Dogs
Meet the adorable tiny pups serving on Japan's K9 police
Cutest little police officers ever!
Michael Dabu
07.27.22

The police force became a lot stronger since the addition of K9 Police.

Police dogs, more popularly known as the K9 Police Unit, are trained to take down criminals literally, detect contraband or any illegal substance by sniffing, track down missing persons, and a whole bunch more.

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Pexels

When you think about police dogs, you’d probably have German Shepherd, Belgian Malinois, Bloodhound, Rottweilers, Labrador, and Beagle. These dogs are huge in general and could be intimidating and physically strong, thus making them perfect as police dogs.

Pexels
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Pexels

Actually, there is a long list of other dogs that would qualify as K9 police, but when choosing a perfect furry law enforcer, you wouldn’t actually think about small dog breeds, would you? Truth be told; usually, tiny dogs, also known as toy dogs or lap dogs, are just perfect as hand-carry dogs.

Japan, however, decided to break the norm.

Thinking of the formidable police force of Japan, you’d be surprised to know that they accept small dog breeds into their law enforcement team. More surprising, they’ve been doing it for over two decades and even longer!

YouTube/ABC News
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YouTube/ABC News

Nearly a decade ago, a toy poodle named Hannah was one of the most notable additions to Japan’s K9 Unit. She joined the police force in the western Japanese city of Okayama. Just like the rest of the dogs who wanted to join the police department, Hannah underwent a series of tests to prove her worth as K9 police.

In fact, she wasn’t alone; along with other small police dogs, Hannah was tasked to sniff out explosives, contraband, and search operations related to missing persons.

Proving the doubters wrong.

YouTube/ABC News
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YouTube/ABC News

Small dog breeds were given chances to take K9 police examinations, there, they’ve proven to people that they can also be on par with big dog breeds in the force.

However, most small K9 police are only trained and used as sniffer dogs since they do not possess the strength needed to perform other police dog duties. Also, it’s also believed that small dogs have a short attention span that’s only half the focus of what larger dog breeds have.

Small dogs could be easily distracted and it’s something that would not work once they start working with the police department. They are also easily scared and intimidated by the larger dogs. But despite all these, there are plenty of small dogs who have proven that size doesn’t matter in the police team.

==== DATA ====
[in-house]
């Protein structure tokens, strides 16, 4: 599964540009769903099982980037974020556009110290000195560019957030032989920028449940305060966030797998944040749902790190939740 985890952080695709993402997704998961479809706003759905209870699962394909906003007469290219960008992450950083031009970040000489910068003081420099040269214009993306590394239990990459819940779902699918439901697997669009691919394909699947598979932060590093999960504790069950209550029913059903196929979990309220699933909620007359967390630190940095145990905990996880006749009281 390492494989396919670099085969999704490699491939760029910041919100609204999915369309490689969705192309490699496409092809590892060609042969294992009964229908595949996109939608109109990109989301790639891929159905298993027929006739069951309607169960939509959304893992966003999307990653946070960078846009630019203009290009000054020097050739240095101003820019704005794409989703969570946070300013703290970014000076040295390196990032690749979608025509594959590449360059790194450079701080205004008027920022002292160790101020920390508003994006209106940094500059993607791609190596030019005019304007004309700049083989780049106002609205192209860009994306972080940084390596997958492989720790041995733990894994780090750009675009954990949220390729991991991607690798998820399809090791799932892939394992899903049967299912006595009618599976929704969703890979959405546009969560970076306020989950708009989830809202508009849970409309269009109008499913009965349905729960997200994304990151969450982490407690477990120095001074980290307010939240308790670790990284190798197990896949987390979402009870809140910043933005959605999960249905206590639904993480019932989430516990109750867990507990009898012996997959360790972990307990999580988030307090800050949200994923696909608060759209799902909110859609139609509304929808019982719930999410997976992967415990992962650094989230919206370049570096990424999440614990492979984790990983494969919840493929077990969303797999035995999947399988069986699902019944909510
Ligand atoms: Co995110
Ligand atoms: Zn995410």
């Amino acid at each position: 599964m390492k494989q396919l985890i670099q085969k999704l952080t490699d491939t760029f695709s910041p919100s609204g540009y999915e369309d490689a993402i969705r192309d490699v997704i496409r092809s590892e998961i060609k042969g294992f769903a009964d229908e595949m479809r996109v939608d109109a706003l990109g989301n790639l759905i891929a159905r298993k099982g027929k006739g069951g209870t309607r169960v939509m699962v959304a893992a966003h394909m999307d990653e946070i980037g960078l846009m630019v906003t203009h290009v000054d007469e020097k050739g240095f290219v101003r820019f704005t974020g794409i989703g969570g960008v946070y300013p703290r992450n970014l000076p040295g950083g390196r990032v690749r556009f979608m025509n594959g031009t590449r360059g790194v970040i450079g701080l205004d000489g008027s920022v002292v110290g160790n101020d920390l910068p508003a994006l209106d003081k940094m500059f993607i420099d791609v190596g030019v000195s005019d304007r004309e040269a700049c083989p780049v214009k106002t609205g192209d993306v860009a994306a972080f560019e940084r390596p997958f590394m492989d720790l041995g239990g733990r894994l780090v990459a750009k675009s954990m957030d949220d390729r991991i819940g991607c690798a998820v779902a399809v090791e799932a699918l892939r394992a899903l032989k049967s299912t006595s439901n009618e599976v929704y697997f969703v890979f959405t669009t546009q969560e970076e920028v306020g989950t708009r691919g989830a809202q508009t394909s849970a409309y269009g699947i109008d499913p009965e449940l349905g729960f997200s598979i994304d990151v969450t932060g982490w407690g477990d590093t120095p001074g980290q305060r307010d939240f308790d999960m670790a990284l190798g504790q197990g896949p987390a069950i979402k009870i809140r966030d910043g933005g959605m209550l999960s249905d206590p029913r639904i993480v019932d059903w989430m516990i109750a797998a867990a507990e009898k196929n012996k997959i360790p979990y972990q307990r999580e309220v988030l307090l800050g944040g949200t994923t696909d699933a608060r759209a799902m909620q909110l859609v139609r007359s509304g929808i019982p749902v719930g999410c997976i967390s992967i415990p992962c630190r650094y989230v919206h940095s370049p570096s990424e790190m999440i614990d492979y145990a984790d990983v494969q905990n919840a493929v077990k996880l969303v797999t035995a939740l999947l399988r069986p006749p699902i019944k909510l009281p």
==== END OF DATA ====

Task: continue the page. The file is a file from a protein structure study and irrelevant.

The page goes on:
Mochi.

YouTube/ABC News
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YouTube/ABC News

He’s another toy poodle who passed his exams and became the first-ever sniffer K9 in Japan’s Kyoto Prefecture. He was the police department’s best pick when it came to searching for illegal drugs and explosives. Before he even became a police dog, he’d already been working as a certified therapy dog.

In an interview with ABC News, Naomi Yasuda’s owner said, “Mochi has always been at the top of his class, in training school. I just wanted to find a way for him to help others.”

YouTube/Inside Edition
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YouTube/Inside Edition

In fact, the world’s smallest police dog was a rat terrier Chihuahua named Midge. She worked side-by-side with Geauga County Sheriff Dan McClelland for 16 years. Midge’s size wasn’t an issue because she was a mighty police dog.

She’s a certified narcotics dog! Midge’s size was actually an advantage in penetrating the outskirts of Cleveland, Ohio.

YouTube/Inside Edition
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YouTube/Inside Edition

Sadly, Sheriff Dan McClelland and Midge’s story took an unexpected turn when the former succumbed to cancer. At their home, Midge also crossed the rainbow bridge, they passed away on the same day.

It only proves that size doesn’t dictate or limit a dog’s purpose in the police force. All dogs can contribute something BIG in their own LITTLE ways.

Watch the video below to see more from these small police dogs.

Please SHARE this with your friends and family.

By Michael Dabu
hi@sbly.com
Michael Dabu is a contributor at SBLY Media.
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